Sunday, January 21, 2007

The Language of Exemption

In an earlier posting, I asked

How many examples must critics accumulate before Sieber, Menikoff, and others will ask if these problems are not the fault of individual IRBs, but of the application of rules designed for experimental research to non-experimental research?

A correspondent comments:

I do not think 'experimental' versus 'non-experimental' gets at the problem you are trying to address. The rules are not really designed for experiments. For example, the 'Tuskegee Experiment', despite the name, was not an experiment.

I am not sure I am ready to concede this point, but the comment does highlight the need for language that precisely delineates the kind of research I and others would like to exempt from IRB review. I therefore present four proposals, made over the years, that would exempt qualitative interview research:

1. In 1979, the Department of Health, Education, and Welfare (HEW) announced planned revisions to 45 CFR 46 (the federal regulation requiring IRBs). Overall, the proposal would have greatly expanded the reach of IRBs, but one of the possibilities it considered would have exempted "survey activities involving solely product or marketing research, journalistic research, historical research, studies of organizations, public opinion polls, or management evaluations, in which the potential for invasion of privacy is absent or minimal." (Federal Register, 14 August 1979, PDF)

2. The announcement provoked outcry from a variety of scholarly organizations. The American Association for the Advancement of Science "resolved that the Association urge that further government regulation designed to protect the human subjects of scientific inquiry not be made applicable to studies that involve no more than the free exchange of information between adult subjects, competent to make their own decisions, and the scientist."
(American Association for the Advancement of Science, "AAAS Resolution: Protection of Human Subjects of Research," Center for the Study of Ethics in the Professions at IIT, 14 August 1979.

3. In 1980, several groups endorsed the American Council on Education's demand that the regulations include the proviso,
“These regulations do not apply to research using legally competent subjects that involves neither deceit nor intrusion upon the subject’s person nor denial or withholding of accustomed or necessary resources.”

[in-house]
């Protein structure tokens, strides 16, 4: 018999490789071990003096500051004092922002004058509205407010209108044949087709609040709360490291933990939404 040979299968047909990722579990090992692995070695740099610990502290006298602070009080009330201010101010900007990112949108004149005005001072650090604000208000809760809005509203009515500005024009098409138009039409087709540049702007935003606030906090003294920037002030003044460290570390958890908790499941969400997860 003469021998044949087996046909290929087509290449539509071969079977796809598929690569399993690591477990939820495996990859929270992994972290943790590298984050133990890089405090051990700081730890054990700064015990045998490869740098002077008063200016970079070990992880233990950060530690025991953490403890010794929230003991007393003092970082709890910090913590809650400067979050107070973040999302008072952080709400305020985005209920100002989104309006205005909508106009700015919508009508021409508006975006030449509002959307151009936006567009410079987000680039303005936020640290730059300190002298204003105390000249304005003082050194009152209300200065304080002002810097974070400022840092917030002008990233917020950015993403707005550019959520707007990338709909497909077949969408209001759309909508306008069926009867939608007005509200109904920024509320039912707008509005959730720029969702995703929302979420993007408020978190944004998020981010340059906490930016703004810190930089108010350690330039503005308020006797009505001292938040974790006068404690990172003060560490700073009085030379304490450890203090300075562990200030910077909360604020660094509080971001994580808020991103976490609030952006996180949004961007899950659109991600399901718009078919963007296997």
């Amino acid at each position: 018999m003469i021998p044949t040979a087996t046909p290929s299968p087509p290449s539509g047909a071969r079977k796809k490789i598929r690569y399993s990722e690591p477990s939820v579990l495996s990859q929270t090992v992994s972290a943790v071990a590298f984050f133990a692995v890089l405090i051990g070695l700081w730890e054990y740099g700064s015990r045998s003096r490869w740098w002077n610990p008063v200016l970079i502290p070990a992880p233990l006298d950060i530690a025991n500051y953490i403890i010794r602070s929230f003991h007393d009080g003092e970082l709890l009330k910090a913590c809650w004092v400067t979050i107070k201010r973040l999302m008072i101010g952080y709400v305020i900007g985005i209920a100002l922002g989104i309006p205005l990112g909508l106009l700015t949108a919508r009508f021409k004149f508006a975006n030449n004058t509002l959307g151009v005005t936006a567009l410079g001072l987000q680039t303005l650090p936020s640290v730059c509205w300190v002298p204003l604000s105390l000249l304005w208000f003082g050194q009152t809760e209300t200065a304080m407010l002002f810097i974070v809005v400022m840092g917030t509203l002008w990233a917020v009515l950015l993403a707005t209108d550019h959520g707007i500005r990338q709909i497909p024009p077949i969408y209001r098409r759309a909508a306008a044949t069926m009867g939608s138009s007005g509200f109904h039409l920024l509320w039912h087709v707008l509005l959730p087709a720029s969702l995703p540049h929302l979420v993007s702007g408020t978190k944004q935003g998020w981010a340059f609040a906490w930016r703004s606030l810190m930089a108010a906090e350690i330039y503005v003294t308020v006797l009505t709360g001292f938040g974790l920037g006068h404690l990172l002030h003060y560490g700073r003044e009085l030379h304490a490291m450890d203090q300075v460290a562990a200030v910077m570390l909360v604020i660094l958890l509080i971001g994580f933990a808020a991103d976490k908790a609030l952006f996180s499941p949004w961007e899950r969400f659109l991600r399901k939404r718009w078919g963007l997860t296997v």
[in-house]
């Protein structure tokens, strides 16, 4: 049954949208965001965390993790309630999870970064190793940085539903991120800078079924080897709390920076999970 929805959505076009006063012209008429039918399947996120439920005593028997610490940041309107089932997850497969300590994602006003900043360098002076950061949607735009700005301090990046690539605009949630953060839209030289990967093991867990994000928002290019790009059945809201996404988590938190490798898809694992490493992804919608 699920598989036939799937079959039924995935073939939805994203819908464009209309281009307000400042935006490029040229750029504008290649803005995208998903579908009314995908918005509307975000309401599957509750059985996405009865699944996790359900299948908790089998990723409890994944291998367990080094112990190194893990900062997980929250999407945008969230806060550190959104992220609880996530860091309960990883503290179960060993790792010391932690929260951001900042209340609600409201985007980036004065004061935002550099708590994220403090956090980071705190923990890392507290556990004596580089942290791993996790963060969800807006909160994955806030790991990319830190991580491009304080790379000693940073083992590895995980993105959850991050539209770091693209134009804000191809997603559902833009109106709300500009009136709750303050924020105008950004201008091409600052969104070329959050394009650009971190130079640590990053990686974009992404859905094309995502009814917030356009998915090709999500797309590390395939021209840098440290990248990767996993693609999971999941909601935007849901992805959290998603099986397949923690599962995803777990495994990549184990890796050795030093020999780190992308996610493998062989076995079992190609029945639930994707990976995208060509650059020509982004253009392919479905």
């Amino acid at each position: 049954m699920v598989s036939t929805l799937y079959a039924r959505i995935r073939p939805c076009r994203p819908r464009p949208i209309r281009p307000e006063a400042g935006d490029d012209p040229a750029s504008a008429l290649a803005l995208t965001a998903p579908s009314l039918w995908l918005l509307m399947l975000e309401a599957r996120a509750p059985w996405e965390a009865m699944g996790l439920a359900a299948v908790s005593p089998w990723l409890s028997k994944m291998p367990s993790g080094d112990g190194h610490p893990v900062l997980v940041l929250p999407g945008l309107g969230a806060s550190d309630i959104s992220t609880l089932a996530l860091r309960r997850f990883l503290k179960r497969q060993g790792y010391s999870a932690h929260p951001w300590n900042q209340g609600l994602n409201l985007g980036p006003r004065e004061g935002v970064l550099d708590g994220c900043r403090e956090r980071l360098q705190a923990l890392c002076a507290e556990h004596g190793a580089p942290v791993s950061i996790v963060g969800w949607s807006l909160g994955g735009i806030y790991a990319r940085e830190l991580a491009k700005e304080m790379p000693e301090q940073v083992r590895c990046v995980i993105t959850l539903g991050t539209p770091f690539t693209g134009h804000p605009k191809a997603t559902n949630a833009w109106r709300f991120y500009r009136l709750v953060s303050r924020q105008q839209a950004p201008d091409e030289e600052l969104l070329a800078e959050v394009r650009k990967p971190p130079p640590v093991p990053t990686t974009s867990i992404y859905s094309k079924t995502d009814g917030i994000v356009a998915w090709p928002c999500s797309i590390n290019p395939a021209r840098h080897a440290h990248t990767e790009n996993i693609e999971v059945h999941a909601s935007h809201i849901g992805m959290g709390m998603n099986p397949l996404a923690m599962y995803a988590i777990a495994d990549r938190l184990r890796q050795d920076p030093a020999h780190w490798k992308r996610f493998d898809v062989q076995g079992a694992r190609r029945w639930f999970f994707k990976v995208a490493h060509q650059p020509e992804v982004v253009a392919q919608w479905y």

[J. W. Peltason, "Comment on the Proposed Regulations from Higher Education and Professional Social Science Associations," IRB: Ethics and Human Research 2 (February 1980), 10, JSTOR ]

4. I haven't traced all the proposals since then, but in 2006, the American Association of University Professors recommended "that research on autonomous adults whose methodology consists entirely in collecting data by surveys, conducting interviews, or observing behavior in public places, be exempt from the requirement of IRB review—straightforwardly exempt, with no provisos, and no requirement of IRB approval of the exemption." (AAUP, "Research on Human Subjects: Academic Freedom and the Institutional Review Board," 2006)

Since any of these proposals would get historians off the hook, they all strike me as improvements over the status quo. But there are significant differences among them.

The HEW proposal is the most limited. By listing by name only a few disciplines to be exempted, it would have kept IRB review of disciplines, such as folklore, even further removed from the biomedical and behavioral research that was the target of the National Research Act of 1974. Far better to list methodologies, such as interviewing. Moreover, from the recent debate over the meanings of "generalizable" and "in general," we can now see that the proposal would have left unresolved the question of who gets to determine when "the potential for invasion of privacy is absent or minimal."

The 1979 AAAS proposal and the 2006 AAUP proposal are quite similar to each other, in that they both stress the right to talk to competent adults. However, the AAAS is less precise in its language. Many researchers who have found themselves subject to IRB review do not consider ourselves "scientists." Moreover, the AAUP recognizes the need for self-exemption. If only IRBs (and their designees) can exempt researchers from IRB review, then researchers will remain subject to the caprice of the IRBs.

A comparison of the AAUP proposal to that of the ACE raises an interesting issue. Since the AAUP's exemption targets "methodology [that] consists entirely" of surveys, interviews, and observation, it would not encompass research that withheld resources, such as the penicillin denied the subjects of the Tuskegee study. But what about deception, which can be part of surveys and interviews? The AAUP's report is ambiguous on the issue. On the one hand, it raises the specter of Milgram's obedience experiments (which relied on deception) to suggest that "an across-the-board exemption for all social science research is arguably overbroad." On the other hand, it cites Keith Humphreys and Michelle L. Brandt to note that we have no empirical evidence that IRBs protect human subjects. Thus, even if we concede that research using deception raises significant ethical problems, that's no reason to assume that IRB review can identify or resolve those problems.

The AAUP's proposal still needs a bit of tweaking on this question, but it is very close to a plausible amendment to the current regulations.

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